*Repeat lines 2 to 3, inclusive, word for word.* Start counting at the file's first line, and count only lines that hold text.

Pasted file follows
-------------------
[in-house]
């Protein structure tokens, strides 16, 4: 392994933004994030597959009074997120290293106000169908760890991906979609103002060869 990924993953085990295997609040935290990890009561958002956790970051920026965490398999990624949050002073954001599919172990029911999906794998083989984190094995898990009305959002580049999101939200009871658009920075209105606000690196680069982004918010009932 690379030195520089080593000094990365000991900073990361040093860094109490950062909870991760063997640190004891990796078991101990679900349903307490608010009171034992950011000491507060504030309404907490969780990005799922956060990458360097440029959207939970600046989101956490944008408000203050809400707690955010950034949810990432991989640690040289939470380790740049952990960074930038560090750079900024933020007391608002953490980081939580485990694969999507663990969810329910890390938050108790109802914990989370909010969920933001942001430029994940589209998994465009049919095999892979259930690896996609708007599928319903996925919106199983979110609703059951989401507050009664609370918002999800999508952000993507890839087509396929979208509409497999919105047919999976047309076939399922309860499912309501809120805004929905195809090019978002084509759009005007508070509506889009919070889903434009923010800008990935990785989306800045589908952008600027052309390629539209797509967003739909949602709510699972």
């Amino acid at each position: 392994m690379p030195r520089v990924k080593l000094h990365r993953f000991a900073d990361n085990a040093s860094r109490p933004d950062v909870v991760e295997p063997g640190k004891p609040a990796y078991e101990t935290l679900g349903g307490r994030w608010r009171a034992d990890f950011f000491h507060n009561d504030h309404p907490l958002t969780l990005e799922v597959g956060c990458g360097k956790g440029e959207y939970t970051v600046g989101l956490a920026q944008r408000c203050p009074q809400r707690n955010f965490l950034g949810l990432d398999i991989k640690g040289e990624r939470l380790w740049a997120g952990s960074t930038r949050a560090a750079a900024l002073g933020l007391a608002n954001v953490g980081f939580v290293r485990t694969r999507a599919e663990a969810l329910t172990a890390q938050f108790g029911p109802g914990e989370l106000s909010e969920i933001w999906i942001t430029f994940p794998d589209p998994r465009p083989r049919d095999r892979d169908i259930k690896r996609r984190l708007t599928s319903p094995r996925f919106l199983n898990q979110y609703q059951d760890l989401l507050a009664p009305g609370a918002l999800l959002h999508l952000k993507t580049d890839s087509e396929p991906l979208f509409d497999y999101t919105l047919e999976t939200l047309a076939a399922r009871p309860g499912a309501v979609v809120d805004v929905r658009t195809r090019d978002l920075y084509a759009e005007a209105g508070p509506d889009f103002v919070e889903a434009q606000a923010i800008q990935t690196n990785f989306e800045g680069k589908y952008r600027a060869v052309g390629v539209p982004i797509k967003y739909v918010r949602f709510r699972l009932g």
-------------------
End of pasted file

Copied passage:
């Protein structure tokens, strides 16, 4: 392994933004994030597959009074997120290293106000169908760890991906979609103002060869 990924993953085990295997609040935290990890009561958002956790970051920026965490398999990624949050002073954001599919172990029911999906794998083989984190094995898990009305959002580049999101939200009871658009920075209105606000690196680069982004918010009932 690379030195520089080593000094990365000991900073990361040093860094109490950062909870991760063997640190004891990796078991101990679900349903307490608010009171034992950011000491507060504030309404907490969780990005799922956060990458360097440029959207939970600046989101956490944008408000203050809400707690955010950034949810990432991989640690040289939470380790740049952990960074930038560090750079900024933020007391608002953490980081939580485990694969999507663990969810329910890390938050108790109802914990989370909010969920933001942001430029994940589209998994465009049919095999892979259930690896996609708007599928319903996925919106199983979110609703059951989401507050009664609370918002999800999508952000993507890839087509396929979208509409497999919105047919999976047309076939399922309860499912309501809120805004929905195809090019978002084509759009005007508070509506889009919070889903434009923010800008990935990785989306800045589908952008600027052309390629539209797509967003739909949602709510699972």
């Amino acid at each position: 392994m690379p030195r520089v990924k080593l000094h990365r993953f000991a900073d990361n085990a040093s860094r109490p933004d950062v909870v991760e295997p063997g640190k004891p609040a990796y078991e101990t935290l679900g349903g307490r994030w608010r009171a034992d990890f950011f000491h507060n009561d504030h309404p907490l958002t969780l990005e799922v597959g956060c990458g360097k956790g440029e959207y939970t970051v600046g989101l956490a920026q944008r408000c203050p009074q809400r707690n955010f965490l950034g949810l990432d398999i991989k640690g040289e990624r939470l380790w740049a997120g952990s960074t930038r949050a560090a750079a900024l002073g933020l007391a608002n954001v953490g980081f939580v290293r485990t694969r999507a599919e663990a969810l329910t172990a890390q938050f108790g029911p109802g914990e989370l106000s909010e969920i933001w999906i942001t430029f994940p794998d589209p998994r465009p083989r049919d095999r892979d169908i259930k690896r996609r984190l708007t599928s319903p094995r996925f919106l199983n898990q979110y609703q059951d760890l989401l507050a009664p009305g609370a918002l999800l959002h999508l952000k993507t580049d890839s087509e396929p991906l979208f509409d497999y999101t919105l047919e999976t939200l047309a076939a399922r009871p309860g499912a309501v979609v809120d805004v929905r658009t195809r090019d978002l920075y084509a759009e005007a209105g508070p509506d889009f103002v919070e889903a434009q606000a923010i800008q990935t690196n990785f989306e800045g680069k589908y952008r600027a060869v052309g390629v539209p982004i797509k967003y739909v918010r949602f709510r699972l009932g």